Eating disorders (EDs) pose a serious threat to physical and mental wellbeing. Anorexia (AN) is characterized by extreme diet restriction and fear of weight gain, bulimia (BN) by vicious binge-purge cycles, and binge eating disorder (BED) by frequent binges, or consuming very large quantities of food while feeling a loss of control over one’s action. Individuals experiencing significant distress and impairment from maladaptive thoughts and behaviors related to eating, food, or body image but who do not meet criteria for AN, BN, or BED may also be diagnosed with Other Specified Eating and Feeding Disorder (OSFED). Moreover, EDs do not always occur in isolation. The complications associated with eating disorders can be exacerbated or prolonged when combined with alcohol misuse and binge drinking. In fact, eating disorders are highly comorbid with substance use disorders, particularly alcohol use disorder. This co-occurrence, however, varies across diagnostic subtypes. For example, research studies have found that individuals with BN may be up to three times more likely to report alcohol misuse problems than women without BN. Among individuals with AN, those with binge-purge subtype endorse higher rates of alcohol abuse (22%) compared to restricting subtype (12%). Research has also identified biological factors that may partly account for the relationship between the two disorders. Recent genetic analyses have observed strong genetic overlap between bulimic behaviors (e.g., binging and purging via vomiting, laxative use, excessive exercise, or diet pills) and problematic alcohol use and alcohol dependence., Brain imaging studies have shown similar patterns of activation in executive control and some reward regions of the brain in alcohol use disorder and BN/BED.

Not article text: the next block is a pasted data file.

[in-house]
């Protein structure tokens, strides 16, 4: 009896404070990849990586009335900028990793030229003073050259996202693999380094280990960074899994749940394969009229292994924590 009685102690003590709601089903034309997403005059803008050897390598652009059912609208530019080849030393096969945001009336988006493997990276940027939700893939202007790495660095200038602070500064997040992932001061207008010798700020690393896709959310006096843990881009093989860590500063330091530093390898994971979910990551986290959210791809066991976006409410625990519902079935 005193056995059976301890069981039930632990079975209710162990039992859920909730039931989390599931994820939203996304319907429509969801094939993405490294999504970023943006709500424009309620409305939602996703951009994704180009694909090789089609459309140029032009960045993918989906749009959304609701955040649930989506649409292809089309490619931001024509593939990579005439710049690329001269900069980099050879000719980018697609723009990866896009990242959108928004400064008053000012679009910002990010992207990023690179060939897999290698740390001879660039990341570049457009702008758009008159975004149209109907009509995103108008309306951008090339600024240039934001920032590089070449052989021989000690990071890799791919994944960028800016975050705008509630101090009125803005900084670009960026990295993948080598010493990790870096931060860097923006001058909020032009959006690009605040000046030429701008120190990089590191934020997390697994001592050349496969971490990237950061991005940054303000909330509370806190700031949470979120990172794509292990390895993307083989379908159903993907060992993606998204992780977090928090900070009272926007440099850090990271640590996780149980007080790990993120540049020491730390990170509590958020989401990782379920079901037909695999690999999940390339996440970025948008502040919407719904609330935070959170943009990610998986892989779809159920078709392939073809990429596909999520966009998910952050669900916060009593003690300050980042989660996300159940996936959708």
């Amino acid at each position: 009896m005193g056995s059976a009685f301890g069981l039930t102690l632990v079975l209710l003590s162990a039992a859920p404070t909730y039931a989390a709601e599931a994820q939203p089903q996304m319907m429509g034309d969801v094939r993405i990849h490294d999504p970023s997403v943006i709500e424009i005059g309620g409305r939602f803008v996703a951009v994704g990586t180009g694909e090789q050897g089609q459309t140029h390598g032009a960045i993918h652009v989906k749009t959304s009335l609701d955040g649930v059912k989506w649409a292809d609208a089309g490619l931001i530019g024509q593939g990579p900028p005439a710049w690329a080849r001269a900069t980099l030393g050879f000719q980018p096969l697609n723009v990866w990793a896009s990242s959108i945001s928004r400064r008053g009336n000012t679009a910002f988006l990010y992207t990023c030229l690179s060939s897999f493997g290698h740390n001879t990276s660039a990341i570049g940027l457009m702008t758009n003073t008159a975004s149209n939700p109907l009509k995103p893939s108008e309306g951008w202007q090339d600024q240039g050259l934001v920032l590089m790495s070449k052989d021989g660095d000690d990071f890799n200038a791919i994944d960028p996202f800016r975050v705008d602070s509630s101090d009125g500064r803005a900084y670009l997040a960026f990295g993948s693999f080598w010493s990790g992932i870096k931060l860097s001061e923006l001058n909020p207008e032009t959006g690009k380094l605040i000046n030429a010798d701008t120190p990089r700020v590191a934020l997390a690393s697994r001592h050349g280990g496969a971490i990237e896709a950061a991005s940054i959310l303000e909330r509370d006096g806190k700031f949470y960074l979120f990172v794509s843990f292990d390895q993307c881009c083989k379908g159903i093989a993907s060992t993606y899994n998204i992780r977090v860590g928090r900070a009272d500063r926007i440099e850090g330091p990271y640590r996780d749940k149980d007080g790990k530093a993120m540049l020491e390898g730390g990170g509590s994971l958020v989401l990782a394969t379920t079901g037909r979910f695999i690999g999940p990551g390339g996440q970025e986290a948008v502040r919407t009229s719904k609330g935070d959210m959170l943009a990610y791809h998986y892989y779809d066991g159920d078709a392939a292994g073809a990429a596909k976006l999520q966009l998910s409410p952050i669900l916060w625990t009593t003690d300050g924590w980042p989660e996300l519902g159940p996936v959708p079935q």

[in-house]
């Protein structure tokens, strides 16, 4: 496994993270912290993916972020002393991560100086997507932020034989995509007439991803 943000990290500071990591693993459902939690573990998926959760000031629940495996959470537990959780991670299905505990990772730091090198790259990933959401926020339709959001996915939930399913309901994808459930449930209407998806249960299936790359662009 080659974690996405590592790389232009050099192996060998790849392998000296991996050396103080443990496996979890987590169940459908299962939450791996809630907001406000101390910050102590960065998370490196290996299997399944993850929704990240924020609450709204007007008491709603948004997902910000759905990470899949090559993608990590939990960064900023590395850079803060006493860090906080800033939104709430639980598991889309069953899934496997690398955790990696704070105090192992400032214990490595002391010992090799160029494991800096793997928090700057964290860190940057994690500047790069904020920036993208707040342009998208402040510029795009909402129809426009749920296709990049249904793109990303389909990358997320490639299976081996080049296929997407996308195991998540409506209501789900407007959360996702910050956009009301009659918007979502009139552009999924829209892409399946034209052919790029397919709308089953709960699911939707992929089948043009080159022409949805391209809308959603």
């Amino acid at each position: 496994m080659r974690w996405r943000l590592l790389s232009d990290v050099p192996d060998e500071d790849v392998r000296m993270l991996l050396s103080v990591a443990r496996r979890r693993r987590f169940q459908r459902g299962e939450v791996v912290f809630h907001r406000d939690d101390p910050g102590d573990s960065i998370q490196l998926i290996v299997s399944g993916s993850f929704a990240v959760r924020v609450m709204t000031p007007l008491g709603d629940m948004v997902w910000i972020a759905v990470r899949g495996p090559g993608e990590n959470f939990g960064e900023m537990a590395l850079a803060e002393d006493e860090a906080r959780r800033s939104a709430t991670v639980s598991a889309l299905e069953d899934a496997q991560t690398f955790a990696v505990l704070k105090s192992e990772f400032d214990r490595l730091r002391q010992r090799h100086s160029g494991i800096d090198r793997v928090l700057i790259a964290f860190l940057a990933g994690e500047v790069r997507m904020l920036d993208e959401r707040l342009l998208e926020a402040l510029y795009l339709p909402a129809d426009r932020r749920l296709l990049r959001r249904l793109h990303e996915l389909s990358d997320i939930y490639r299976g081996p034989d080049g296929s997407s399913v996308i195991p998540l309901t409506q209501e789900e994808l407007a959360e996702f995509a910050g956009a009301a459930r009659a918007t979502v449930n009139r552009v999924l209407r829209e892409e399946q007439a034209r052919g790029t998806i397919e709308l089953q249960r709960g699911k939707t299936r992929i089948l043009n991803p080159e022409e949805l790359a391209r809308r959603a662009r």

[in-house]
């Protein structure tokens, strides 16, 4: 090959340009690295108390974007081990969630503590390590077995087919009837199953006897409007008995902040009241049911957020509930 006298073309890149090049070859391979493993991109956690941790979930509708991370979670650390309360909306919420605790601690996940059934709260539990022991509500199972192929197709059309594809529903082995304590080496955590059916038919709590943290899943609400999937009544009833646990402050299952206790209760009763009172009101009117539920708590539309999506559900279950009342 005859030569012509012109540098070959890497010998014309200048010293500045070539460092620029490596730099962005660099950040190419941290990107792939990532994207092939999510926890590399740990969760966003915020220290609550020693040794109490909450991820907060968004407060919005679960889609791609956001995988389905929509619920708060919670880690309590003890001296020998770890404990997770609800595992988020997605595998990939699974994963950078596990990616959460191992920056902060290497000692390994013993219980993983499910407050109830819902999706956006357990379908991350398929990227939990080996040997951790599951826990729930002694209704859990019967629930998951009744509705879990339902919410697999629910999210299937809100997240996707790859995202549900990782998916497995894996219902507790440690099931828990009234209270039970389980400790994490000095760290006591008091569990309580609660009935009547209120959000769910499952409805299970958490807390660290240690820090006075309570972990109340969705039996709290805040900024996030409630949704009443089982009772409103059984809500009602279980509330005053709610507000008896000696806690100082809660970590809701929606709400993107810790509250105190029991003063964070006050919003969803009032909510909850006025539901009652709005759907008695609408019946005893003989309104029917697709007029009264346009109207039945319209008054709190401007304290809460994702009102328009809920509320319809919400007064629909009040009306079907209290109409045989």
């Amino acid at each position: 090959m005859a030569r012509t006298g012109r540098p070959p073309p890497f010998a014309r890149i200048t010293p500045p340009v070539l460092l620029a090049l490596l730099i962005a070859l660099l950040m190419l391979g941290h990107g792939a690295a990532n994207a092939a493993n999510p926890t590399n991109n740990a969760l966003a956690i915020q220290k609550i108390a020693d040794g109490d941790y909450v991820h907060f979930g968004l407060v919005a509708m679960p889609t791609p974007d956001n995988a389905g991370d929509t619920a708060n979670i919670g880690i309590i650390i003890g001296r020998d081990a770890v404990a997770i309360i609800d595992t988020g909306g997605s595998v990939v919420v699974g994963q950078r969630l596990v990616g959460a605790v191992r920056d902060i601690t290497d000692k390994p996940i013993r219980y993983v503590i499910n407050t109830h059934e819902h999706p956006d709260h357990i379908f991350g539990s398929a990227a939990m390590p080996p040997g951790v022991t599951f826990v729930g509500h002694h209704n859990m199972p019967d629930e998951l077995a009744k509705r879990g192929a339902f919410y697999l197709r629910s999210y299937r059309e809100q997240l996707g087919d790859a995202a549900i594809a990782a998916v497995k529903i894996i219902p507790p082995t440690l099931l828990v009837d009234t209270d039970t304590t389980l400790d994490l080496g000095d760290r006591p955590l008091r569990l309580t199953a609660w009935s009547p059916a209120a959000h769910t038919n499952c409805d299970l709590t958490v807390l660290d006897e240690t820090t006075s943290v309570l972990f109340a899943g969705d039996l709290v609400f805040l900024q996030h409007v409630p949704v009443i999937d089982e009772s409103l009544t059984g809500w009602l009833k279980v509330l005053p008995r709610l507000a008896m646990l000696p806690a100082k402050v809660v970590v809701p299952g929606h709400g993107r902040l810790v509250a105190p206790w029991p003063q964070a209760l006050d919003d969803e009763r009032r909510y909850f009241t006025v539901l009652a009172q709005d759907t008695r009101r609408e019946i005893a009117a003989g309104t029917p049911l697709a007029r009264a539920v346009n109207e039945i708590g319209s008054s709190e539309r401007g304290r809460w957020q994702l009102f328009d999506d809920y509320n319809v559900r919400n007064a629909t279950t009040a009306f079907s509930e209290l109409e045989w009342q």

Published on the Gürze-Salucore ED Catalogue website on 7.31.17
Written by: Paige J. Trojanowski
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